Five-Year Paclitaxel DCB Data Attest to Long-term Safety, Efficacy

The IN.PACT Global patients show no signs of increased mortality over time, with about 70% remaining free from TLR.

Five-Year Paclitaxel DCB Data Attest to Long-term Safety, Efficacy

Freedom from reintervention is maintained out to 5 years in the large majority of patients with PAD treated with a paclitaxel-based drug-coated balloon (DCB), with no evidence of unexplained increases in deaths over time, extended follow-up from the IN.PACT Global Study suggests.

“These long-term results from this large, international, real-world study add to the growing body of  evidence that demonstrates the safety, effectiveness, consistency, and durability of the IN.PACT Admiral DCB for the treatment of femoropopliteal lesions,” write researchers led by Thomas Zeller, MD, PhD (Universitäts-Herzzentrum Freiburg-Bad Krozingen, Germany).

The rate of freedom from clinically driven TLR up to 5 years, the primary effectiveness endpoint, was 69.4% (95% CI 66.7%-72.0%), and the average time to first clinically driven TLR was 1,470.1 days, or just about 4 years from DCB intervention.

“I think this paper highlights that we can take care of these patients and provide them with great clinical outcomes,” commented Sahil Parikh, MD (NewYork-Presbyterian/Columbia University Irving Medical Center, New York, NY). “I know 70% freedom from TLR at 5 years doesn't sound like a lot to the coronary operator, but for a PAD patient population, that's pretty good.”

As Zeller previously reported, freedom from clinically driven TLR in this cohort was 73.4% at 4 years, down from 76.9% at 3 years.

Long-term data on endovascular therapies for PAD are scarce since most of the pivotal trials focused on safety and short-term patency outcomes. But they have become a topic of discussion in recent years due to a suspected mortality signal that first arose in late 2018 with publication of a meta-analysis of RCTs. Led by Konstantinos Katsanos, MD, PhD (Patras University Hospital, Rion, Greece), the meta-analysis showed a late mortality increase beginning 2 to 3 years after the procedure in patients treated with paclitaxel-based DES or DCB versus a plain balloon or plain stent. In the US, the Food and Drug Administration has issued three letters to healthcare providers and limited use of paclitaxel peripheral devices to those at highest risk for restenosis and repeat femoropopliteal interventions. The agency also has said there is a need for long-term mortality data out to 5 years or longer, along with reconciliation of data that were missing from the studies in the meta-analysis. The IN.PACT Global study is one of the first large paclitaxel DCB investigations to report its 5-year data.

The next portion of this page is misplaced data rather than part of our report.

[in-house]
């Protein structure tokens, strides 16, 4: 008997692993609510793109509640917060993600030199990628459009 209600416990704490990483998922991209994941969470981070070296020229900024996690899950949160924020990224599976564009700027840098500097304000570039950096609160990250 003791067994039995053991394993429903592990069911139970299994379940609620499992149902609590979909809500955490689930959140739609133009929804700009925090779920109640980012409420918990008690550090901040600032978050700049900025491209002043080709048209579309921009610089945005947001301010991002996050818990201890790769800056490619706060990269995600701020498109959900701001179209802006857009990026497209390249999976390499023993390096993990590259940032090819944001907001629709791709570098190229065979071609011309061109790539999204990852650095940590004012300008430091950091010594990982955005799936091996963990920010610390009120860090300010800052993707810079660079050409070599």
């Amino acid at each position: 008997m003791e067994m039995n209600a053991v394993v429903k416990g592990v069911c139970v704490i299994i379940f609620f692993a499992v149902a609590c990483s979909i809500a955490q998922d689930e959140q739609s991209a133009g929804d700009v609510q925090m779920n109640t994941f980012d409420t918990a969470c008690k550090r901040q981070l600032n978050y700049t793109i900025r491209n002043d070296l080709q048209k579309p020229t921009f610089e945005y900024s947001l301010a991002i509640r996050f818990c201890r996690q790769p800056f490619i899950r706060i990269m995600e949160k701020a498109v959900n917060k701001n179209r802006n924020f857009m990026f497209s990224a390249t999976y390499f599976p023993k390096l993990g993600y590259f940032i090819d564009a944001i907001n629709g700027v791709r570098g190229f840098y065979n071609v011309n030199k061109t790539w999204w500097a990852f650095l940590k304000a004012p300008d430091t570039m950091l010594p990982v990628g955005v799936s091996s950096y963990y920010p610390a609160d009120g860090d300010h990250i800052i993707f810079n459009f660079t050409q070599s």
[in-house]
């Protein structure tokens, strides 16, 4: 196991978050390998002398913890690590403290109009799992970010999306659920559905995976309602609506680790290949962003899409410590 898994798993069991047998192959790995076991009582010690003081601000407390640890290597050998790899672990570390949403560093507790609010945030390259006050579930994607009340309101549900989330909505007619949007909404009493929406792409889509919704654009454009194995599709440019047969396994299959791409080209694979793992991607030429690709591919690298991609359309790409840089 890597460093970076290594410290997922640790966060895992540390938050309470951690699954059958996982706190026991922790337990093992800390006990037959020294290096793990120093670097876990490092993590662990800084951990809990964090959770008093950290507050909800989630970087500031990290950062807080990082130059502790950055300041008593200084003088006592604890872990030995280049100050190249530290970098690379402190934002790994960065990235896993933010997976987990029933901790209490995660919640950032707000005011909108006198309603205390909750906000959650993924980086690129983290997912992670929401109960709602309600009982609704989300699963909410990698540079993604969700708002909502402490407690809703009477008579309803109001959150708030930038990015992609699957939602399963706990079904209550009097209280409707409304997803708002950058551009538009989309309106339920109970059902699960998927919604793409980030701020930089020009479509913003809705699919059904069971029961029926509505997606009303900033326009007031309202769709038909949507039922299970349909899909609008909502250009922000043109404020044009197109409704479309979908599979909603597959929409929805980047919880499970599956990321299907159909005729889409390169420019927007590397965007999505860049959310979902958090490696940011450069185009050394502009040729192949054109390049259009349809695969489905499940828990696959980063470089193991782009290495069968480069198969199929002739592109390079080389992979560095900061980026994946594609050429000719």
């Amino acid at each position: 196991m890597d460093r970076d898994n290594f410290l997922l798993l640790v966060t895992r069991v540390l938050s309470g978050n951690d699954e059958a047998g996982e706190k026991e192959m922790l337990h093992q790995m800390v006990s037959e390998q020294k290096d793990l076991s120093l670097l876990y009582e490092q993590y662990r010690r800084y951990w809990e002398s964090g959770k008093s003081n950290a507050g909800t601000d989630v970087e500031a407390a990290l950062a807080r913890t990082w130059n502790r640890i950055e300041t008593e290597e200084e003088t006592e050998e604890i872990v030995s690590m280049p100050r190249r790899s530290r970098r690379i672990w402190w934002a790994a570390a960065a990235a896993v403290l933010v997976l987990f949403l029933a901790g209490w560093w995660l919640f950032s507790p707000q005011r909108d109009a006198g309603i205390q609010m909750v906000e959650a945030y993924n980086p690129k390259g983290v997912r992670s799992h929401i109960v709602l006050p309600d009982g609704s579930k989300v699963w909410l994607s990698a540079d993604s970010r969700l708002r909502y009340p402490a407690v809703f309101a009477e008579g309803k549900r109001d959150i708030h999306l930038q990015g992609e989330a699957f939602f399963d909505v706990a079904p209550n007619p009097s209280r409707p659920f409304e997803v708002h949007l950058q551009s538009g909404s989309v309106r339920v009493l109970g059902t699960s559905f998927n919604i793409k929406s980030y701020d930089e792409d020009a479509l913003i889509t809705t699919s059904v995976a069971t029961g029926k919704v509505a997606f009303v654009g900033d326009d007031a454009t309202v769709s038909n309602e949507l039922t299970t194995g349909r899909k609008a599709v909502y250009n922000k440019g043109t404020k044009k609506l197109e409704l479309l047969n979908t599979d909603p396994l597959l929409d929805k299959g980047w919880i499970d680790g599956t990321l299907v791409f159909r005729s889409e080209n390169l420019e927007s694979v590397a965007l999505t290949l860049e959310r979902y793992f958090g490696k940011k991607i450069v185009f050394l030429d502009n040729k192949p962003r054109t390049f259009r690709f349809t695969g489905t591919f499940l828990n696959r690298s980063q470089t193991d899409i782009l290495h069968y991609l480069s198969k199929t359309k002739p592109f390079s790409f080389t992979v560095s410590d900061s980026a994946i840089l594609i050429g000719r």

Deaths in Context

The single-arm IN.PACT Global Study enrolled 1,535 patients (mean age 68.6; 67.8% male) from 64 international sites. The 5-year analysis, published online May 30, 2022, in EuroIntervention, includes 1,406 patients who were treated with the IN.PACT Admiral DCB (Medtronic), including many with complex lesions (18% of patients had in-stent restenosis) and known risk factors that contribute to disease progression, which would have kept them out of RCTs. Over the study, 253 patients died, 186 withdrew or exited the study, 21 were lost to follow-up, and 28 did not have completed follow-up.